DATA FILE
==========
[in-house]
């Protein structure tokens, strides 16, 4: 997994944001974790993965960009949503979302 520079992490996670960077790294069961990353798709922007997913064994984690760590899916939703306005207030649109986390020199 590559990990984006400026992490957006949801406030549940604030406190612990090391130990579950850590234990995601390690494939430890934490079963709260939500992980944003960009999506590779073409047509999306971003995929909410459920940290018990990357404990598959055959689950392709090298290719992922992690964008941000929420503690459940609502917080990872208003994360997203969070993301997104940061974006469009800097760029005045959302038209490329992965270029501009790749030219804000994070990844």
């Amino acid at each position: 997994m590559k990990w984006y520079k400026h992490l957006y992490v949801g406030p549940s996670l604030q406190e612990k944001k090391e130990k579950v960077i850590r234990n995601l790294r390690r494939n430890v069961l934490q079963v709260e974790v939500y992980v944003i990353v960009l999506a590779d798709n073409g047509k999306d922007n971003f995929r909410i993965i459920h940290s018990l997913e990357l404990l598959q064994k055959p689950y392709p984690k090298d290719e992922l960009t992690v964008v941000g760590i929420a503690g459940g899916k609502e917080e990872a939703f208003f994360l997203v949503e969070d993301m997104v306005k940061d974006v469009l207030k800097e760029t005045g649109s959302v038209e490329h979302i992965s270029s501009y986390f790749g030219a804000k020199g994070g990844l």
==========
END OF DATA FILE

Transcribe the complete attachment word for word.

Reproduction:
[in-house]
């Protein structure tokens, strides 16, 4: 997994944001974790993965960009949503979302 520079992490996670960077790294069961990353798709922007997913064994984690760590899916939703306005207030649109986390020199 590559990990984006400026992490957006949801406030549940604030406190612990090391130990579950850590234990995601390690494939430890934490079963709260939500992980944003960009999506590779073409047509999306971003995929909410459920940290018990990357404990598959055959689950392709090298290719992922992690964008941000929420503690459940609502917080990872208003994360997203969070993301997104940061974006469009800097760029005045959302038209490329992965270029501009790749030219804000994070990844």
């Amino acid at each position: 997994m590559k990990w984006y520079k400026h992490l957006y992490v949801g406030p549940s996670l604030q406190e612990k944001k090391e130990k579950v960077i850590r234990n995601l790294r390690r494939n430890v069961l934490q079963v709260e974790v939500y992980v944003i990353v960009l999506a590779d798709n073409g047509k999306d922007n971003f995929r909410i993965i459920h940290s018990l997913e990357l404990l598959q064994k055959p689950y392709p984690k090298d290719e992922l960009t992690v964008v941000g760590i929420a503690g459940g899916k609502e917080e990872a939703f208003f994360l997203v949503e969070d993301m997104v306005k940061d974006v469009l207030k800097e760029t005045g649109s959302v038209e490329h979302i992965s270029s501009y986390f790749g030219a804000k020199g994070g990844l």